This is an oval and smooth body crustacean, wider than long. Of reddish brown color, it has two strong tweezers on its first pair of legs.
It inhabits sandy and rocky bottoms, to a lesser or greater depth depending on its size. Its growth is very slow, reason why it is little abundant, reaching the sexual maturity to the 5-6 years.
It comes alive to the Spanish cetarias imported from France, Ireland and Great Britain. The few national catches are obtained with pots or trasmallo. Its delicate mixture of sea and its meatiness make of this seafood an exquisite dish simply cooked. From the front legs we get the most delicious slices, which if they are of size we can use to make a spatter. You can do a changurro, although most often it is done with crab. In Scotland, where there is much fishing and until recently it was not given much appreciation, it is elaborated with its meat an element to combine with salads.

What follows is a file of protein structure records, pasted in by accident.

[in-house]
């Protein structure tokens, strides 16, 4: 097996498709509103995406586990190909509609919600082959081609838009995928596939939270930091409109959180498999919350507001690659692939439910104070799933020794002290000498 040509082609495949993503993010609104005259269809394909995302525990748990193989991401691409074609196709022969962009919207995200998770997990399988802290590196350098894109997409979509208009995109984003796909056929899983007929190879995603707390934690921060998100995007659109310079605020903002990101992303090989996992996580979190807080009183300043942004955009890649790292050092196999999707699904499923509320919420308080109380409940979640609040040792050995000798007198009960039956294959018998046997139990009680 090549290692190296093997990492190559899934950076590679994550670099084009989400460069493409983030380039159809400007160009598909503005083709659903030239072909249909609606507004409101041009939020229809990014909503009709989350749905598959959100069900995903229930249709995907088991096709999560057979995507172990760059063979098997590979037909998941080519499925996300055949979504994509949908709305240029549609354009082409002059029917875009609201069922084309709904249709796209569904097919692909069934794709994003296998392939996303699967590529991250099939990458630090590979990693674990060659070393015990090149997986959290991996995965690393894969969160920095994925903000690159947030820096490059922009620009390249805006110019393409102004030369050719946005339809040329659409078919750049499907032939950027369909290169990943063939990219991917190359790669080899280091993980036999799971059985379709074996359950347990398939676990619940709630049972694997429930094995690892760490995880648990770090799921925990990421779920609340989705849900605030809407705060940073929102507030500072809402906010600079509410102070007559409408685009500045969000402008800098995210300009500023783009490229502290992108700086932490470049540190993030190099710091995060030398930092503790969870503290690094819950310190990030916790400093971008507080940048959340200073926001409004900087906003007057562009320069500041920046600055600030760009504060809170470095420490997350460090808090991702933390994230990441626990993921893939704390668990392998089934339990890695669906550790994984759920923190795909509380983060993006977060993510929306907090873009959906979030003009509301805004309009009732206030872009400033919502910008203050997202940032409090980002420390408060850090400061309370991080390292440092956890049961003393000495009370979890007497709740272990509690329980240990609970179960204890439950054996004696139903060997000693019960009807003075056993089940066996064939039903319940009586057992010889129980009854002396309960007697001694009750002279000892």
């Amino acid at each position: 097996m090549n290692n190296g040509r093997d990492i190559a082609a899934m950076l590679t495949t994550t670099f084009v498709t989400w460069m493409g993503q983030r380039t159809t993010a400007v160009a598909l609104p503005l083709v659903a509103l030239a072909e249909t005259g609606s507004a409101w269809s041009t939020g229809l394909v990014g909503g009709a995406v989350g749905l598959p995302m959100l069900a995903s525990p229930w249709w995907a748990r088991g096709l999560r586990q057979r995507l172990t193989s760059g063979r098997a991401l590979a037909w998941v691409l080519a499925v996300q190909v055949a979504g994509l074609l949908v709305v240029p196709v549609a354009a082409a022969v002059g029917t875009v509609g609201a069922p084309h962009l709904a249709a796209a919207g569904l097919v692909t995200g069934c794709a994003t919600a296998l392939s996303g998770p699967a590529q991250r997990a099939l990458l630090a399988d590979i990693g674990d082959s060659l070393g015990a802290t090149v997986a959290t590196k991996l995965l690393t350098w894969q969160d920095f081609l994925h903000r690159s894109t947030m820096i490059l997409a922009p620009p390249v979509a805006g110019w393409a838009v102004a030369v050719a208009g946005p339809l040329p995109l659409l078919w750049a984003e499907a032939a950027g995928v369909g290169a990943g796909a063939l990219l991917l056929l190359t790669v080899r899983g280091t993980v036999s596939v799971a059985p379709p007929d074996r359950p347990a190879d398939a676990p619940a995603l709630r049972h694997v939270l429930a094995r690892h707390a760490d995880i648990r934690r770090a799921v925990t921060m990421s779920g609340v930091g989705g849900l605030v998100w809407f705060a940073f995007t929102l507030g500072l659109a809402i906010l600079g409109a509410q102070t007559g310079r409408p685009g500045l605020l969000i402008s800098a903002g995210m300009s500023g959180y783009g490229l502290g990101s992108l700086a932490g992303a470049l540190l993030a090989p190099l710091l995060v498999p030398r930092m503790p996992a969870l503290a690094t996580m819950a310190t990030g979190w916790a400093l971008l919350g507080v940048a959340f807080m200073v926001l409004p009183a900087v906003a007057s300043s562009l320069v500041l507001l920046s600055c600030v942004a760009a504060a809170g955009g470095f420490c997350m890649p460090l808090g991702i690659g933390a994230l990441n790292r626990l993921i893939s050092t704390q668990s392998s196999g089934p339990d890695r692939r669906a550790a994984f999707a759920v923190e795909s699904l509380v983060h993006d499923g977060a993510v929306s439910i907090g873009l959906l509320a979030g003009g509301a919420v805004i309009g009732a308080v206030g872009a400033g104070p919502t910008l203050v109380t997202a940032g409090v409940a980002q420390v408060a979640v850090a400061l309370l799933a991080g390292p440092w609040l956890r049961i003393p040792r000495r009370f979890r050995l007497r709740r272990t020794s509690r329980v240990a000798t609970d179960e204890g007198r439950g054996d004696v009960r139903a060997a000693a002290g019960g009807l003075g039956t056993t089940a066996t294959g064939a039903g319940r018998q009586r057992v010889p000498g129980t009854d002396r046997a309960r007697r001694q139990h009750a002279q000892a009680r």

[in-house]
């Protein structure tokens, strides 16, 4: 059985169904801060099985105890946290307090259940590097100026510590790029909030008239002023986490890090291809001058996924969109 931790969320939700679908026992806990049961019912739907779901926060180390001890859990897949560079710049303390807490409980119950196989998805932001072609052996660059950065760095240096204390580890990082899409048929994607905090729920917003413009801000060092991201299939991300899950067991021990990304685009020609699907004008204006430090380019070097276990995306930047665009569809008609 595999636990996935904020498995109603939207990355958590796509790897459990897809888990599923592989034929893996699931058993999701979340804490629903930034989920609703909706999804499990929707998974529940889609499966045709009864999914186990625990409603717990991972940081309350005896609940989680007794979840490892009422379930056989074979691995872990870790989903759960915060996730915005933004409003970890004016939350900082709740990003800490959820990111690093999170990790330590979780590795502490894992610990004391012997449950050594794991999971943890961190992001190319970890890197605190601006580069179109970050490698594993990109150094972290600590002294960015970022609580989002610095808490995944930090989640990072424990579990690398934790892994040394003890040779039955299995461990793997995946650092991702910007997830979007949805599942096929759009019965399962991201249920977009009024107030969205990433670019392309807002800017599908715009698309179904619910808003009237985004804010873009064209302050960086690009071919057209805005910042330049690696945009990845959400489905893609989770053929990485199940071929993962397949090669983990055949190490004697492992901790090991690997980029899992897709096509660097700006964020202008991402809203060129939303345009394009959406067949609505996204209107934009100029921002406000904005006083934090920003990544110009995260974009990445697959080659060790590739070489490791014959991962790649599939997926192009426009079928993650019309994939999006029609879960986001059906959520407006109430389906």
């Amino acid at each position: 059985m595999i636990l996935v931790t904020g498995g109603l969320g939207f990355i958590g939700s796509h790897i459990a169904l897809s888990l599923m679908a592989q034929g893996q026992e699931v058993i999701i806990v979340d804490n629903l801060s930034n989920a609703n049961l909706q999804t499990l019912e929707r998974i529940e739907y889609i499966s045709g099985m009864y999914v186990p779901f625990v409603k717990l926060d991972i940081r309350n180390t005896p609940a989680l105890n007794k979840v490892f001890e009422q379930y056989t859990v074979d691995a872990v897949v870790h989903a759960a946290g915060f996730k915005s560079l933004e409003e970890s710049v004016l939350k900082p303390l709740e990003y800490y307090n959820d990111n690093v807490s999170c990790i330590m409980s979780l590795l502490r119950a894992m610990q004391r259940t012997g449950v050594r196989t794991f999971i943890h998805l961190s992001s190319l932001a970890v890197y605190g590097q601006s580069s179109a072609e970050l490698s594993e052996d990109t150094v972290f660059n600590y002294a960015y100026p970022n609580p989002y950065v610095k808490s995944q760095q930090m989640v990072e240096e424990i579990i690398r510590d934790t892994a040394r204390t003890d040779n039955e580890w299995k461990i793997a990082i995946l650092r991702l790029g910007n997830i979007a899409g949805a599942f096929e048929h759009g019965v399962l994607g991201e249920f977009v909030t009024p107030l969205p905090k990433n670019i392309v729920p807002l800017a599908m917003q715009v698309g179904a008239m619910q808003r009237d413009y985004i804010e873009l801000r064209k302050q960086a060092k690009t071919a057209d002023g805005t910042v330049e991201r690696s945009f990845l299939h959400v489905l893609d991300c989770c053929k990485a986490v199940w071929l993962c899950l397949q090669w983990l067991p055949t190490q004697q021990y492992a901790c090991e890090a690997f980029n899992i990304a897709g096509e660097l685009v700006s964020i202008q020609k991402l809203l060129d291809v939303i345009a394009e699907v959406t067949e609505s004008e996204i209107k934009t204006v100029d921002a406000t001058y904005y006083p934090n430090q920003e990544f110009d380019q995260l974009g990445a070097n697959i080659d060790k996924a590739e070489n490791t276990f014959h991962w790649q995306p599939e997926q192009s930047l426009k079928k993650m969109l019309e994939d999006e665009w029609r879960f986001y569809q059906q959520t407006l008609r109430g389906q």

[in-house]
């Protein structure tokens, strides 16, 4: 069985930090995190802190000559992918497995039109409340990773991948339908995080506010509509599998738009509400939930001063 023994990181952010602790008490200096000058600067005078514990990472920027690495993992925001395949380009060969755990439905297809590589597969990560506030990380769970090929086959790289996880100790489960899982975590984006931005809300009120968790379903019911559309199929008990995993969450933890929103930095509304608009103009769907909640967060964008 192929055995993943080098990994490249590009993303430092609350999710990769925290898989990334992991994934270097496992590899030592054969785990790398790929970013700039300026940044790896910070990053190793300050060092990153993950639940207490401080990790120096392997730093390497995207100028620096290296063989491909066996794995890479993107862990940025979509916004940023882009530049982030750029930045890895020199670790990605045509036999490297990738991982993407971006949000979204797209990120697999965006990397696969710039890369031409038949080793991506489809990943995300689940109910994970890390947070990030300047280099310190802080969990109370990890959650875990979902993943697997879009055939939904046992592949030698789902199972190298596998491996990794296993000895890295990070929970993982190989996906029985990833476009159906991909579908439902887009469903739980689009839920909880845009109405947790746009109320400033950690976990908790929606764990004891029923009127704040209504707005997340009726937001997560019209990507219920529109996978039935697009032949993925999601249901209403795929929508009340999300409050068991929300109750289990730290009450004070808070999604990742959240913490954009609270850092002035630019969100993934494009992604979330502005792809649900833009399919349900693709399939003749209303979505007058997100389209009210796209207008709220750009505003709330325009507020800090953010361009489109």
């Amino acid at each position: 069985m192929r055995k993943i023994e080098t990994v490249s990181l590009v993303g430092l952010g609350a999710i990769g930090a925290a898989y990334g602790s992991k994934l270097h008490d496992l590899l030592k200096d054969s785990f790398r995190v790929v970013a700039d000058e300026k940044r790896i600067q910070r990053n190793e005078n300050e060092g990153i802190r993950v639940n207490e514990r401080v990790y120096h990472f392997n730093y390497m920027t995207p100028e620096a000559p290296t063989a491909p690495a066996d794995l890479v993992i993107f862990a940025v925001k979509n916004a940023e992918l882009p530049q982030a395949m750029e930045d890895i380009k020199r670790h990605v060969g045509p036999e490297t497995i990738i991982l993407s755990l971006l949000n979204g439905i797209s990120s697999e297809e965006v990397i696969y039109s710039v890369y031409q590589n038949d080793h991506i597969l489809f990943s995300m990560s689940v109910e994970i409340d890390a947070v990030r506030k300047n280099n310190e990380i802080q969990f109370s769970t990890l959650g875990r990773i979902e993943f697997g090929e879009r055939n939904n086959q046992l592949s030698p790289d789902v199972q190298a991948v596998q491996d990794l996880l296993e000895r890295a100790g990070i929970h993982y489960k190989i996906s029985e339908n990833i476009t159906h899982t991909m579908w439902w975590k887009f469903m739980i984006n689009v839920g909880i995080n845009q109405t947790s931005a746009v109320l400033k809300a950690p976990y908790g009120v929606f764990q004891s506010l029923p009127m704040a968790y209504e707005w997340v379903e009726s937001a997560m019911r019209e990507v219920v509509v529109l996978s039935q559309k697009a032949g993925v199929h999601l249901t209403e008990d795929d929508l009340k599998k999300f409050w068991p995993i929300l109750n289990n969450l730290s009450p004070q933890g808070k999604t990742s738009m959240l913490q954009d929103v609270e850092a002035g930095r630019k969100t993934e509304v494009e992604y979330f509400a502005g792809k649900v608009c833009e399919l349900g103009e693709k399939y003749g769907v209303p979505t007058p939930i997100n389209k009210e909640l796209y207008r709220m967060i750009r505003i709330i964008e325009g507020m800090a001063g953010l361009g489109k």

It is not very easy to distinguish Galician from French; The Galician has the hairiest legs and the most serrated forceps.